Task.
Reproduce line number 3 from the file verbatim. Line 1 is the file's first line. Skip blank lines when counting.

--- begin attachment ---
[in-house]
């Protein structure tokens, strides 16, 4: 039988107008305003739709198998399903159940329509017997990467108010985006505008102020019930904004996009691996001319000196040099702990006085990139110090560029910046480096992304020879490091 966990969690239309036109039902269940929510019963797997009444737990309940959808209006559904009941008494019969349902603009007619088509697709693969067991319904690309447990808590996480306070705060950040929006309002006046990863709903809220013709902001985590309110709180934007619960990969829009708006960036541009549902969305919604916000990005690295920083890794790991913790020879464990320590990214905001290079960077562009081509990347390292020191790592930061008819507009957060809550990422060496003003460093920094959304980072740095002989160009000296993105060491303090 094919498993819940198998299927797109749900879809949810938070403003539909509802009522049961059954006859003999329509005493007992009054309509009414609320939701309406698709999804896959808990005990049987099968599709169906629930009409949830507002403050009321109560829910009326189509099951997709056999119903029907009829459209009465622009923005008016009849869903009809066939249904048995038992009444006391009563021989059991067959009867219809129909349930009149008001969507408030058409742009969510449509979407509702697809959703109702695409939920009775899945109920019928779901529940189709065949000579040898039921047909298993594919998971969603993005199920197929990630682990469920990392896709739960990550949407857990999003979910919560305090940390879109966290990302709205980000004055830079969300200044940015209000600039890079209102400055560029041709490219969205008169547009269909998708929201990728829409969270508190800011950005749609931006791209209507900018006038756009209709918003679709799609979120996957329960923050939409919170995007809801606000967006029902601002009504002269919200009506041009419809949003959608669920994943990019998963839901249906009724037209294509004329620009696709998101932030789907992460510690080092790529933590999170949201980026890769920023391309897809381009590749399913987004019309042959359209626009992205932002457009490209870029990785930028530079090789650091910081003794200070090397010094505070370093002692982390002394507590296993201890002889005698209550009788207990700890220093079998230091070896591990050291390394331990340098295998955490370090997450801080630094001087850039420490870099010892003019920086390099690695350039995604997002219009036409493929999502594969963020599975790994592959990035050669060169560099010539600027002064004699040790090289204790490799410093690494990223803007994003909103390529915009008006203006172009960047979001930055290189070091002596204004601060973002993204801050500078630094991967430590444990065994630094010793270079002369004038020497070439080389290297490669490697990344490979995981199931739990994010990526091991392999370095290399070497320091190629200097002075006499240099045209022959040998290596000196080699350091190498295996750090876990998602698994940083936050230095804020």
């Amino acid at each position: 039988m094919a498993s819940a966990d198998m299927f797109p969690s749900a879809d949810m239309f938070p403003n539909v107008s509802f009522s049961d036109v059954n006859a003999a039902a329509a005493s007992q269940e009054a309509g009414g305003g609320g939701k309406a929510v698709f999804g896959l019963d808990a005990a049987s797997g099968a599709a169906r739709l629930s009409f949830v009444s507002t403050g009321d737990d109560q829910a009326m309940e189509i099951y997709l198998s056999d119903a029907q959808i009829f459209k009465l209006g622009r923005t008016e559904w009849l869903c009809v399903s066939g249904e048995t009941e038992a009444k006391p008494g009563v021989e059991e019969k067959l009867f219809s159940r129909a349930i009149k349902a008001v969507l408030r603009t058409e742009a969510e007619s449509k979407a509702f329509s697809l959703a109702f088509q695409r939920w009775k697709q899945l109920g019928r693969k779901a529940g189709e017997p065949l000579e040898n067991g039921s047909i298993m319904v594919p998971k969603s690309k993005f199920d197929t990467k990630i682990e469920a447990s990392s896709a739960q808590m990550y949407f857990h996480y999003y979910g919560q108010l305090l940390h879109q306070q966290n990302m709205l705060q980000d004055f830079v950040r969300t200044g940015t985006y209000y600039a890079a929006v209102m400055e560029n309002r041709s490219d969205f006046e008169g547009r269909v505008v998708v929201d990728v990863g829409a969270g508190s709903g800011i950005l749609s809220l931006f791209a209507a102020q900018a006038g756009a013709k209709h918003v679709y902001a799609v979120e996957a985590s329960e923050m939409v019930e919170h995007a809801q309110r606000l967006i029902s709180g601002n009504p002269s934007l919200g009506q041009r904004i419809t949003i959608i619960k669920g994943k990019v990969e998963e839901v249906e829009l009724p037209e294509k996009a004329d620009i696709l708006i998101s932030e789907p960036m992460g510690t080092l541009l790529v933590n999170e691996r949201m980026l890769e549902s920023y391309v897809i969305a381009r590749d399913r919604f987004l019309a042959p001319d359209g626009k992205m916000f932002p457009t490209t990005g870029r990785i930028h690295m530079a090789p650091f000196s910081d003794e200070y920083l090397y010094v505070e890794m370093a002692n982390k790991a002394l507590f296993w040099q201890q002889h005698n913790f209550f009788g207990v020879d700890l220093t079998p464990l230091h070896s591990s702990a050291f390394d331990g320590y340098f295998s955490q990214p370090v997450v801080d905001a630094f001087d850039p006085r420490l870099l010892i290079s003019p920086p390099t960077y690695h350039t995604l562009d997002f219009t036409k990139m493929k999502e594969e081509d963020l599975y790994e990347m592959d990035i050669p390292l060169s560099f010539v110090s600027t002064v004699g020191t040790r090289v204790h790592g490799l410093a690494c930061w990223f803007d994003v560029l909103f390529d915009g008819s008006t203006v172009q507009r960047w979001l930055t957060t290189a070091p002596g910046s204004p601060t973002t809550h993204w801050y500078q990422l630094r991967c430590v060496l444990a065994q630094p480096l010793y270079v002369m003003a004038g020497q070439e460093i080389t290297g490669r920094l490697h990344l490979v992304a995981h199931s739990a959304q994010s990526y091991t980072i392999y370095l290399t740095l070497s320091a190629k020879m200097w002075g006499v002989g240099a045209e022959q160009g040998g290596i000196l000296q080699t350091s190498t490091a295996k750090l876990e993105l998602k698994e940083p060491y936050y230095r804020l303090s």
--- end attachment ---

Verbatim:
């Amino acid at each position: 039988m094919a498993s819940a966990d198998m299927f797109p969690s749900a879809d949810m239309f938070p403003n539909v107008s509802f009522s049961d036109v059954n006859a003999a039902a329509a005493s007992q269940e009054a309509g009414g305003g609320g939701k309406a929510v698709f999804g896959l019963d808990a005990a049987s797997g099968a599709a169906r739709l629930s009409f949830v009444s507002t403050g009321d737990d109560q829910a009326m309940e189509i099951y997709l198998s056999d119903a029907q959808i009829f459209k009465l209006g622009r923005t008016e559904w009849l869903c009809v399903s066939g249904e048995t009941e038992a009444k006391p008494g009563v021989e059991e019969k067959l009867f219809s159940r129909a349930i009149k349902a008001v969507l408030r603009t058409e742009a969510e007619s449509k979407a509702f329509s697809l959703a109702f088509q695409r939920w009775k697709q899945l109920g019928r693969k779901a529940g189709e017997p065949l000579e040898n067991g039921s047909i298993m319904v594919p998971k969603s690309k993005f199920d197929t990467k990630i682990e469920a447990s990392s896709a739960q808590m990550y949407f857990h996480y999003y979910g919560q108010l305090l940390h879109q306070q966290n990302m709205l705060q980000d004055f830079v950040r969300t200044g940015t985006y209000y600039a890079a929006v209102m400055e560029n309002r041709s490219d969205f006046e008169g547009r269909v505008v998708v929201d990728v990863g829409a969270g508190s709903g800011i950005l749609s809220l931006f791209a209507a102020q900018a006038g756009a013709k209709h918003v679709y902001a799609v979120e996957a985590s329960e923050m939409v019930e919170h995007a809801q309110r606000l967006i029902s709180g601002n009504p002269s934007l919200g009506q041009r904004i419809t949003i959608i619960k669920g994943k990019v990969e998963e839901v249906e829009l009724p037209e294509k996009a004329d620009i696709l708006i998101s932030e789907p960036m992460g510690t080092l541009l790529v933590n999170e691996r949201m980026l890769e549902s920023y391309v897809i969305a381009r590749d399913r919604f987004l019309a042959p001319d359209g626009k992205m916000f932002p457009t490209t990005g870029r990785i930028h690295m530079a090789p650091f000196s910081d003794e200070y920083l090397y010094v505070e890794m370093a002692n982390k790991a002394l507590f296993w040099q201890q002889h005698n913790f209550f009788g207990v020879d700890l220093t079998p464990l230091h070896s591990s702990a050291f390394d331990g320590y340098f295998s955490q990214p370090v997450v801080d905001a630094f001087d850039p006085r420490l870099l010892i290079s003019p920086p390099t960077y690695h350039t995604l562009d997002f219009t036409k990139m493929k999502e594969e081509d963020l599975y790994e990347m592959d990035i050669p390292l060169s560099f010539v110090s600027t002064v004699g020191t040790r090289v204790h790592g490799l410093a690494c930061w990223f803007d994003v560029l909103f390529d915009g008819s008006t203006v172009q507009r960047w979001l930055t957060t290189a070091p002596g910046s204004p601060t973002t809550h993204w801050y500078q990422l630094r991967c430590v060496l444990a065994q630094p480096l010793y270079v002369m003003a004038g020497q070439e460093i080389t290297g490669r920094l490697h990344l490979v992304a995981h199931s739990a959304q994010s990526y091991t980072i392999y370095l290399t740095l070497s320091a190629k020879m200097w002075g006499v002989g240099a045209e022959q160009g040998g290596i000196l000296q080699t350091s190498t490091a295996k750090l876990e993105l998602k698994e940083p060491y936050y230095r804020l303090s």